Broadcasting audio or video streams live on your news or trade publication website can give your site’s audience a powerful reason to visit and can lead to repeat site visitors. Live streaming is growing in importance as increasing numbers of viewers turn to online sources for coverage of live events.
One of the most recent examples of streaming gone viral happened in Texas when State Senator Wendy Davis filibustered a controversial abortion bill. With no television news stations covering the situation, nearly 200,000 people watched the event online, a number that dwarfed total viewing figures for some TV networks during that time period.
But live streaming doesn’t have to be your site’s only video and audio draw. Archiving video and embedding it on your website gives visitors reasons to return repeatedly, particularly if you create audio or video series.
You can sign up for an account at a streaming site, where the video is streamed and framed into your site. Sites like Ustream offer free and paid accounts with a range of tools and features. When you start streaming, a “Go Live” icon takes you to a page where you’ll obtain code to embed on the page where you want the live stream shown. Once your live broadcast is complete, you can embed the video on your site. Many streaming sites offer tools like password access, which can be useful if your site offers a “freemium” model for viewing exclusive content. Or, you can choose to make access to rebroadcasts free.
Here are 5 reasons adding audio or video to your site (whether streamed live or recorded and embedded) adds tremendous value to your content.
1. Live Streaming is Great for Audience Development
When you add live streaming to your site, you offer event access to people who would otherwise not be able to participate, or who wouldn’t have access to the live coverage you’re hosting. When you record and embed video for later viewing, you increase your site’s inventory of valuable content.
2. Live Streaming Can Be Used to Cut Costs
If your trade publication website offers training programs, live streaming some or all of them can be perfect for ensuring that the maximum number of participants have access to the same training and information, and that this training is provided at the most reasonable cost to your organization.
3. Live Streaming Improves Audience Interaction
When a website visitor or customer watches streaming video on your site, he or she gives you a tremendous opportunity to put a human face on your brand and make a personal connection. You can even stream live question and answer sessions so participants at home or at work can be part of the event.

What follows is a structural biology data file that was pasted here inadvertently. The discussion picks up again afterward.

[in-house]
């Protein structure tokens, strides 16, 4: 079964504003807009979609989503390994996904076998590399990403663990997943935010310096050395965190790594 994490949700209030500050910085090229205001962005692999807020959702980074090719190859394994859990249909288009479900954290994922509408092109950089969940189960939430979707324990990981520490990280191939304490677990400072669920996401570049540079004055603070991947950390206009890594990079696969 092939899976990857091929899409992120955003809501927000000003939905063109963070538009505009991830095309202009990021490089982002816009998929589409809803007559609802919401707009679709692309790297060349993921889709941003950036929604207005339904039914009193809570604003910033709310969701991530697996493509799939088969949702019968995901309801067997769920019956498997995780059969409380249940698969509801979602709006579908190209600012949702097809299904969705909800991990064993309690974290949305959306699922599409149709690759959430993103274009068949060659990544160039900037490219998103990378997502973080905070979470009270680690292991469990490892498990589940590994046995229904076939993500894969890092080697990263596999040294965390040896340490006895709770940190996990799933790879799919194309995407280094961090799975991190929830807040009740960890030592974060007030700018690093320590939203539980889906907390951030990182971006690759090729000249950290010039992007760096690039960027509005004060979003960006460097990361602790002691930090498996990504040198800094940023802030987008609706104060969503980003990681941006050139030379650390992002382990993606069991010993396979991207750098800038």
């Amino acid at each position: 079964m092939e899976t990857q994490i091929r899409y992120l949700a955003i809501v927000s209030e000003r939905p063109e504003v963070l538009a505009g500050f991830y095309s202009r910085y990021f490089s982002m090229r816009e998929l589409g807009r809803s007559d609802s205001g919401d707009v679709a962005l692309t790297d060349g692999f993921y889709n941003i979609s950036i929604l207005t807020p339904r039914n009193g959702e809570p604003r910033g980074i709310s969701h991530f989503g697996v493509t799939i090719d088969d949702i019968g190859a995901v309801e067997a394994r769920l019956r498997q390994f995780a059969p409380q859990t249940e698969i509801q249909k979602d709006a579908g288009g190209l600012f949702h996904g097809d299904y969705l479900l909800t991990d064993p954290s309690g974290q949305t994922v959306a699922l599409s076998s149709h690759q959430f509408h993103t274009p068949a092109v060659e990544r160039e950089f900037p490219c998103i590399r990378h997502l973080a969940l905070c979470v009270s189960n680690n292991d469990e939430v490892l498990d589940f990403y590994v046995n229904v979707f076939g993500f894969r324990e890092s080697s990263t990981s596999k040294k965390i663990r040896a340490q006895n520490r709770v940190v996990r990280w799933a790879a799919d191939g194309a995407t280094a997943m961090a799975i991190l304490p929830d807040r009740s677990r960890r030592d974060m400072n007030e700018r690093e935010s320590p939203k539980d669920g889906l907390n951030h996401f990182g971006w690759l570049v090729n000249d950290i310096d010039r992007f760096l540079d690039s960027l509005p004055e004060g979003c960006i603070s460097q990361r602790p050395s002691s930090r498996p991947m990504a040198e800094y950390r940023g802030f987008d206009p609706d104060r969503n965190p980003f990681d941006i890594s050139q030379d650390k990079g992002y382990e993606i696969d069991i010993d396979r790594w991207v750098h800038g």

4. You Increase the Sense of Community Surrounding Your Site
Live streaming an event gives your website’s audience a sense of community and of excitement. Those viewing the event live feel included, and this can greatly increase their loyalty to your site and your brand. These live streamed events are also great at prompting discussion on your site.
5. Rebroadcasts Can Build Traffic Further
Record a live broadcast and upload it to a platform like YouTube, and you give those who couldn’t tune into the live event a chance to watch it at their convenience. When you upload these broadcasts, you can tag them with relevant keywords and share links to them on all the social media sites your organization uses.
There are countless ways to put live streaming and archived broadcasts to work for your website, building your brand, encouraging interaction and sharing, and even boosting revenue development. Your site’s visitors will love the information-rich content you provide with live streaming and archived webcasts, and on the web you have unlimited range for sharing.
At RealMatch, we help digital publishers and trade publication websites with audience and revenue development through custom white label job boards. Our recruitment advertising solutions for media companies and digital publishers offer an exciting monetization option for websites interested in building diverse revenue streams.
Photo Credits: bigjom / freedigitalphotos.net, Stuart Miles / freedigitalphotos.net